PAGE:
In all the cases, the cause of bleeding was rupture of the uterine vessels, except in one patient who had an unknown cause of bleeding. In most of the cases prior to 34 weeks of gestation, hemostasis was performed after the baby was delivered by cesarean section. According to a case report by Vellekoop et al. [7], hemostasis was successfully performed using a clip because the bleeding originated from the left broad ligament and the utero-ovarian vein. The case report in this study involved bleeding from the uterine fundus and broadly distributed blood vessels on the uterine surface in addition to high blood pressure of the uterine blood vessels. Therefore, it was very difficult to stop the bleeding because post-suturing bleeding occurred at each suture site. However, we successfully achieved hemostasis using compression and an Food and Drug Administration-approved hemostatic agent widely used in surgical procedures. Increased vessel pressure is the most commonly identified cause of uterine blood vessel rupture during pregnancy. Therefore, the use of compression can effectively achieve hemostasis. Our results also suggest that a solid form of hemostatic agent rather than a liquid form should be used for hemostasis.
For cases of hemoperitoneum before 34 weeks of pregnancy, hemostasis is conducted following preterm delivery by cesarean section. However, when the bleeding occurs in vessels around the adnexa and on the anterior surface of the uterus, it might be necessary to perform hemostasis first. Careful exploration should be performed first to determine the source of bleeding and then hemostasis should be performed, rather than performing hemostasis after a cesarean section. In addition, because a sufficient visual field is necessary for accurate exploration, a lower midline incision is preferred over a transverse incision.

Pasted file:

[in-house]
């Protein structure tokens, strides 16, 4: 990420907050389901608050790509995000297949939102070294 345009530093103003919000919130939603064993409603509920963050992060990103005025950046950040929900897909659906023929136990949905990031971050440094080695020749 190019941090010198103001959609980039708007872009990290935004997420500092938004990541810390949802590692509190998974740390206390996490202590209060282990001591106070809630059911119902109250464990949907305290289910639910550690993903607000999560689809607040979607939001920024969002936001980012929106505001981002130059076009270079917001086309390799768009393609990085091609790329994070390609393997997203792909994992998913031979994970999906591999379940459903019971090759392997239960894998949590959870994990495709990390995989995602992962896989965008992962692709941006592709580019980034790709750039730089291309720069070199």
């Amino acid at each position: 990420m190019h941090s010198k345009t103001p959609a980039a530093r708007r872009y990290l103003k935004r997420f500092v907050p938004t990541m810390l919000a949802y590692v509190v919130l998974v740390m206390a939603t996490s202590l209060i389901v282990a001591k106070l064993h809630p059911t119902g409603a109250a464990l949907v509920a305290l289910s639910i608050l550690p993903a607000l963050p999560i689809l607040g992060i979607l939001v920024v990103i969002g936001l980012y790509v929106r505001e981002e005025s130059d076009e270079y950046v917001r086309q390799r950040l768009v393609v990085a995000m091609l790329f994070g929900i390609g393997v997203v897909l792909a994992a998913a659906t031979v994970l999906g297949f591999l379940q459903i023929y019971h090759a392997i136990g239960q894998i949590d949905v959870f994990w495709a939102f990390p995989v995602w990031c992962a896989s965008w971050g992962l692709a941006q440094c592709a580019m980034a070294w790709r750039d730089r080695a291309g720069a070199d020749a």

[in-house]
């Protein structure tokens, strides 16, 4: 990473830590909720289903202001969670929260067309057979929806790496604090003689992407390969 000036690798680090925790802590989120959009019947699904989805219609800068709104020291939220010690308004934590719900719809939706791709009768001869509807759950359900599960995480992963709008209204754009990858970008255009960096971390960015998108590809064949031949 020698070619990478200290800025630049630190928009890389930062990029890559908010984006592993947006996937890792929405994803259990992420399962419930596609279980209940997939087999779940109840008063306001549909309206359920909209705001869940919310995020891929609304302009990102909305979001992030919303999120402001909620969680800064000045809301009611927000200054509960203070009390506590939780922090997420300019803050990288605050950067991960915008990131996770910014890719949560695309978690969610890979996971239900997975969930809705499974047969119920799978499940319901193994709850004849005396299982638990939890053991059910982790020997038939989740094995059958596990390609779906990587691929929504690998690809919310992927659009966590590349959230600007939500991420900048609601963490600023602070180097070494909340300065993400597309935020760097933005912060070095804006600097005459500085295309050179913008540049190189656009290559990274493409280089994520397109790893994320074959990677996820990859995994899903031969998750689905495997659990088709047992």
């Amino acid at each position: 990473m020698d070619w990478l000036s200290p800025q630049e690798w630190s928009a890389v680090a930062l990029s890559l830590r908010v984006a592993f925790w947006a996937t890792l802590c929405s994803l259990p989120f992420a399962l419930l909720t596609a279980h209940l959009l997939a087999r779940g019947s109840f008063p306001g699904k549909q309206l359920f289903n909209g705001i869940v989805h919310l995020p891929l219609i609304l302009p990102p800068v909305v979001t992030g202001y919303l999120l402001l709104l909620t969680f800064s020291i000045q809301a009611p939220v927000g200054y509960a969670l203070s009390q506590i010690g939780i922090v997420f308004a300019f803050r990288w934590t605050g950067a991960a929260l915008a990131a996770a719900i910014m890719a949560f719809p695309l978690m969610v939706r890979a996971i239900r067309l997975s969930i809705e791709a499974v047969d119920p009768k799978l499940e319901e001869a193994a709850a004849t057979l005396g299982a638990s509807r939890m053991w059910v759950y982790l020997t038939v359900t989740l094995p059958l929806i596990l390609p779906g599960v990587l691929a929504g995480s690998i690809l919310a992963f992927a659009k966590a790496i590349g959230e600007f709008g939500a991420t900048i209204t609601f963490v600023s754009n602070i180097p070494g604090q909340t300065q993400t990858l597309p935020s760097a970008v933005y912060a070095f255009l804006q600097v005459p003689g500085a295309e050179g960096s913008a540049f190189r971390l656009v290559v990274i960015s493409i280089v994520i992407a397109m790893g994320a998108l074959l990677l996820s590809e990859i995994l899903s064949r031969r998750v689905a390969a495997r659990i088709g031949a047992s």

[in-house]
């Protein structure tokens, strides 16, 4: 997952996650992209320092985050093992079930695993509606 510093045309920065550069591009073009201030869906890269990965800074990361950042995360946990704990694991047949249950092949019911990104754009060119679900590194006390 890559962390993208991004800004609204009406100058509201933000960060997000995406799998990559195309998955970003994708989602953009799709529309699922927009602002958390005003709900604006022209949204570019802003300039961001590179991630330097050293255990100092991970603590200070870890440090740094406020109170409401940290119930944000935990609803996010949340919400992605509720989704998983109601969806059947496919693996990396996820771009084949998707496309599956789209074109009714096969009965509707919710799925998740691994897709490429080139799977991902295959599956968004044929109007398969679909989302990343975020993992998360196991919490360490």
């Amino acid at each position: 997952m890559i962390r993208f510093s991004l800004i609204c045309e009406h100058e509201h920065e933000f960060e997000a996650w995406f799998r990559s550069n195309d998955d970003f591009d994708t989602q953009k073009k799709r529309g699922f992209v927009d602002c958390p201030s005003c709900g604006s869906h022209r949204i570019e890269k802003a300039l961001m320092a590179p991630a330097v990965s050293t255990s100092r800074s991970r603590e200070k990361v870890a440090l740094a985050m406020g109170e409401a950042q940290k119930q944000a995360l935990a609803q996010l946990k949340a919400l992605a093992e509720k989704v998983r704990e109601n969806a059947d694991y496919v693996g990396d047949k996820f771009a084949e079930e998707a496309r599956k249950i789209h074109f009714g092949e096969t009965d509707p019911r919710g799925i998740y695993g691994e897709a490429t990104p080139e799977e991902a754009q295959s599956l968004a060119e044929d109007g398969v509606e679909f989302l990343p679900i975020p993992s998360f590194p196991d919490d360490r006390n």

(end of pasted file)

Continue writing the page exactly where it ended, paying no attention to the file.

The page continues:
In the case of a pregnant woman complaining of sudden abdominal pain without vaginal bleeding, a differential diagnosis is necessary to exclude obstetrical emergencies and differentiate hemoperitoneum. Because hemoperitoneum during pregnancy is a very rare disease, currently no clear medical treatment guidelines exist. For preterm cases before 34 weeks of pregnancy, if hemostasis can be safely achieved after careful exploration and consideration of the patient and fetus, the pregnancy can be maintained so that complications from premature birth can be reduced.


Conflict of interest: No potential conflict of interest relevant to this article was reported.


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Fig. 1

(A) Active bleeding is seen from the uterine surface vessels (arrow). (B) Cross section (arrow) of the sutures between the myometrium and necrosis of the vessel wall boundary (arrow head), which could be due to the blocked blood flow.

Table 1

Review of cases being reported


GA, gestational age; Dx, diagnosis; AS, Apgar score.